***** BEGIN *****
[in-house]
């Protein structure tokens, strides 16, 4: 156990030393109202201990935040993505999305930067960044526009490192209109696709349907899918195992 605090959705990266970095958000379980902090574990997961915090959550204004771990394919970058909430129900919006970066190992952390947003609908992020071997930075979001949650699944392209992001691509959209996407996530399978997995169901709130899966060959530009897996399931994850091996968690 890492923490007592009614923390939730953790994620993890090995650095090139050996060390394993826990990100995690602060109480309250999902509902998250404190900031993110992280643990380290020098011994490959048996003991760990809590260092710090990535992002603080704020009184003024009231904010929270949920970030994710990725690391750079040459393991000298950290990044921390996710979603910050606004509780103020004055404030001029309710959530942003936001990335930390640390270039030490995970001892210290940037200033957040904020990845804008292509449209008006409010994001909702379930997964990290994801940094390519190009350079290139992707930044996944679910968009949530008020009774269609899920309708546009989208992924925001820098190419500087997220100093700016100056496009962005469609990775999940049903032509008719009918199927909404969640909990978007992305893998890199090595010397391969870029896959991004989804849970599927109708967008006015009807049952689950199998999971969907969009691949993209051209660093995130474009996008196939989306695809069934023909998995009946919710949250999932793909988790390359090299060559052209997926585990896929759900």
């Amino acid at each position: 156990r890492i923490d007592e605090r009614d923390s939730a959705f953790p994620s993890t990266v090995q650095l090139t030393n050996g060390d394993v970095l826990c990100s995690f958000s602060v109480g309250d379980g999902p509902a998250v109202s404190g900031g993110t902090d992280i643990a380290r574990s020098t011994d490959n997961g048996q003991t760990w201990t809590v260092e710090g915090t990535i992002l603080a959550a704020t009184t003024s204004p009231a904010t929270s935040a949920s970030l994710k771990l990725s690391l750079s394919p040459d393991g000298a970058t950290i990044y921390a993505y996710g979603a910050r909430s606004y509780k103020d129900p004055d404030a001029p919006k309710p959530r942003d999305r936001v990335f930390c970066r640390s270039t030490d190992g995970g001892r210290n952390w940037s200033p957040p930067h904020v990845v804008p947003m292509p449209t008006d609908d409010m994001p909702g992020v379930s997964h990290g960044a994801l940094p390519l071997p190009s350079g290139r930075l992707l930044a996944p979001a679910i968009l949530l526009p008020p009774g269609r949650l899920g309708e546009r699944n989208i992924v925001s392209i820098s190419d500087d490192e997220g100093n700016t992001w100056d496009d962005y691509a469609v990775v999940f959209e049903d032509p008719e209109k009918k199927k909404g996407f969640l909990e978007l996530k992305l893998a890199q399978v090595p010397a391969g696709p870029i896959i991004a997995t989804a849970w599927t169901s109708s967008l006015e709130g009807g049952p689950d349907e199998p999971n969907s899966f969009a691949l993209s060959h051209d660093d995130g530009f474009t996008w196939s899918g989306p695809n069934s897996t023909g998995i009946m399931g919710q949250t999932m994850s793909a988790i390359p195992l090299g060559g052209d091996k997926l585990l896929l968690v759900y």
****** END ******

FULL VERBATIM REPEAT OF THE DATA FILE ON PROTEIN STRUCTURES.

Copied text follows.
[in-house]
């Protein structure tokens, strides 16, 4: 156990030393109202201990935040993505999305930067960044526009490192209109696709349907899918195992 605090959705990266970095958000379980902090574990997961915090959550204004771990394919970058909430129900919006970066190992952390947003609908992020071997930075979001949650699944392209992001691509959209996407996530399978997995169901709130899966060959530009897996399931994850091996968690 890492923490007592009614923390939730953790994620993890090995650095090139050996060390394993826990990100995690602060109480309250999902509902998250404190900031993110992280643990380290020098011994490959048996003991760990809590260092710090990535992002603080704020009184003024009231904010929270949920970030994710990725690391750079040459393991000298950290990044921390996710979603910050606004509780103020004055404030001029309710959530942003936001990335930390640390270039030490995970001892210290940037200033957040904020990845804008292509449209008006409010994001909702379930997964990290994801940094390519190009350079290139992707930044996944679910968009949530008020009774269609899920309708546009989208992924925001820098190419500087997220100093700016100056496009962005469609990775999940049903032509008719009918199927909404969640909990978007992305893998890199090595010397391969870029896959991004989804849970599927109708967008006015009807049952689950199998999971969907969009691949993209051209660093995130474009996008196939989306695809069934023909998995009946919710949250999932793909988790390359090299060559052209997926585990896929759900």
């Amino acid at each position: 156990r890492i923490d007592e605090r009614d923390s939730a959705f953790p994620s993890t990266v090995q650095l090139t030393n050996g060390d394993v970095l826990c990100s995690f958000s602060v109480g309250d379980g999902p509902a998250v109202s404190g900031g993110t902090d992280i643990a380290r574990s020098t011994d490959n997961g048996q003991t760990w201990t809590v260092e710090g915090t990535i992002l603080a959550a704020t009184t003024s204004p009231a904010t929270s935040a949920s970030l994710k771990l990725s690391l750079s394919p040459d393991g000298a970058t950290i990044y921390a993505y996710g979603a910050r909430s606004y509780k103020d129900p004055d404030a001029p919006k309710p959530r942003d999305r936001v990335f930390c970066r640390s270039t030490d190992g995970g001892r210290n952390w940037s200033p957040p930067h904020v990845v804008p947003m292509p449209t008006d609908d409010m994001p909702g992020v379930s997964h990290g960044a994801l940094p390519l071997p190009s350079g290139r930075l992707l930044a996944p979001a679910i968009l949530l526009p008020p009774g269609r949650l899920g309708e546009r699944n989208i992924v925001s392209i820098s190419d500087d490192e997220g100093n700016t992001w100056d496009d962005y691509a469609v990775v999940f959209e049903d032509p008719e209109k009918k199927k909404g996407f969640l909990e978007l996530k992305l893998a890199q399978v090595p010397a391969g696709p870029i896959i991004a997995t989804a849970w599927t169901s109708s967008l006015e709130g009807g049952p689950d349907e199998p999971n969907s899966f969009a691949l993209s060959h051209d660093d995130g530009f474009t996008w196939s899918g989306p695809n069934s897996t023909g998995i009946m399931g919710q949250t999932m994850s793909a988790i390359p195992l090299g060559g052209d091996k997926l585990l896929l968690v759900y």